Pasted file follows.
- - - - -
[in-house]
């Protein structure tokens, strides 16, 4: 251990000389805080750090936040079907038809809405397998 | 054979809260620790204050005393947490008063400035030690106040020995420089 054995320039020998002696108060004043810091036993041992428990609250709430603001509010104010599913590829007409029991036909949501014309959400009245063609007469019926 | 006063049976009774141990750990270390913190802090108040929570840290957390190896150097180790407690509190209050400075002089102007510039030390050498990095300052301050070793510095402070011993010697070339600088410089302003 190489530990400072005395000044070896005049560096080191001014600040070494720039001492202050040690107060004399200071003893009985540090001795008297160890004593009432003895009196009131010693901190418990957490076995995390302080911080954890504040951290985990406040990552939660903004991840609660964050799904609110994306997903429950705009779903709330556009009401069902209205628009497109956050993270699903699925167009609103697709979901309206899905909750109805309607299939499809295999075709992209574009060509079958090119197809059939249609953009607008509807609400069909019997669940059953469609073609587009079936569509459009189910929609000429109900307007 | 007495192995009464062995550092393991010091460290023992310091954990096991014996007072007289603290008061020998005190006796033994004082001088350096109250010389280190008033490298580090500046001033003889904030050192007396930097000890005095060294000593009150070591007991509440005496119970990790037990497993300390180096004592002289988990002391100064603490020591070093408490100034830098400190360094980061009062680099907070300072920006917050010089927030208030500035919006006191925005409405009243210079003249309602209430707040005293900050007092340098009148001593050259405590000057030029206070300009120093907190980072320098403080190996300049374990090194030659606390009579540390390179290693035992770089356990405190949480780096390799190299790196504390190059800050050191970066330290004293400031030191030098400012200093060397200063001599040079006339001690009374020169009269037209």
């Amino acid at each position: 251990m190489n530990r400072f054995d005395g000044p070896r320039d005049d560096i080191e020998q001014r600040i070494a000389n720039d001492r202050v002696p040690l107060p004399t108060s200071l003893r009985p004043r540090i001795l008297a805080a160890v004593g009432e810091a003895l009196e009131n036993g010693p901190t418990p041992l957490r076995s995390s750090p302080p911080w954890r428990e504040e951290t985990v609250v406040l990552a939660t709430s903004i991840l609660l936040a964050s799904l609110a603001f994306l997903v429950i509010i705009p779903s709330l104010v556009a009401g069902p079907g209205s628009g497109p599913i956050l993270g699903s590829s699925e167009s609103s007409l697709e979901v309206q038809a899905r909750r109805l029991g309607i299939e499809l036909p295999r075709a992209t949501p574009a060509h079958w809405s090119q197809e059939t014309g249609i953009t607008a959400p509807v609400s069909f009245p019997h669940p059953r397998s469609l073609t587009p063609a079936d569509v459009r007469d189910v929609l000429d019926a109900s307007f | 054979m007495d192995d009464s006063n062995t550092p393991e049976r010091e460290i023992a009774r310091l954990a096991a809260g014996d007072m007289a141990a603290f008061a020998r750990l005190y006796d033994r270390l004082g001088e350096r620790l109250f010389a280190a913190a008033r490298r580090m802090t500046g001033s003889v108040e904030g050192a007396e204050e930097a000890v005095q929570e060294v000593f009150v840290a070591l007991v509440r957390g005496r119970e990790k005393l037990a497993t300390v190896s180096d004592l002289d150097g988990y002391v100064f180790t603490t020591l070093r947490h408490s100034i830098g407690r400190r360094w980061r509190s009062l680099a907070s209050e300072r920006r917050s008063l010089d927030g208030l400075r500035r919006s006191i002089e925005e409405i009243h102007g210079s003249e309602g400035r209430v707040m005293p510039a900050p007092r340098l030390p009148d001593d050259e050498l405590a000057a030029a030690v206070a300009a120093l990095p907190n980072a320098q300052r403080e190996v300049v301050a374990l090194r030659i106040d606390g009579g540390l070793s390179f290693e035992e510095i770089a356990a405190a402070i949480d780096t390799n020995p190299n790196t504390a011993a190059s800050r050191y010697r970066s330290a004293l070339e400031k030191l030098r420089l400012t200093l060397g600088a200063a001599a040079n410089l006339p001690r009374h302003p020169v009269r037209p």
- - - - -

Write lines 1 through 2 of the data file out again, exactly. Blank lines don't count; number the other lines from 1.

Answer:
[in-house]
């Protein structure tokens, strides 16, 4: 251990000389805080750090936040079907038809809405397998 | 054979809260620790204050005393947490008063400035030690106040020995420089 054995320039020998002696108060004043810091036993041992428990609250709430603001509010104010599913590829007409029991036909949501014309959400009245063609007469019926 | 006063049976009774141990750990270390913190802090108040929570840290957390190896150097180790407690509190209050400075002089102007510039030390050498990095300052301050070793510095402070011993010697070339600088410089302003 190489530990400072005395000044070896005049560096080191001014600040070494720039001492202050040690107060004399200071003893009985540090001795008297160890004593009432003895009196009131010693901190418990957490076995995390302080911080954890504040951290985990406040990552939660903004991840609660964050799904609110994306997903429950705009779903709330556009009401069902209205628009497109956050993270699903699925167009609103697709979901309206899905909750109805309607299939499809295999075709992209574009060509079958090119197809059939249609953009607008509807609400069909019997669940059953469609073609587009079936569509459009189910929609000429109900307007 | 007495192995009464062995550092393991010091460290023992310091954990096991014996007072007289603290008061020998005190006796033994004082001088350096109250010389280190008033490298580090500046001033003889904030050192007396930097000890005095060294000593009150070591007991509440005496119970990790037990497993300390180096004592002289988990002391100064603490020591070093408490100034830098400190360094980061009062680099907070300072920006917050010089927030208030500035919006006191925005409405009243210079003249309602209430707040005293900050007092340098009148001593050259405590000057030029206070300009120093907190980072320098403080190996300049374990090194030659606390009579540390390179290693035992770089356990405190949480780096390799190299790196504390190059800050050191970066330290004293400031030191030098400012200093060397200063001599040079006339001690009374020169009269037209």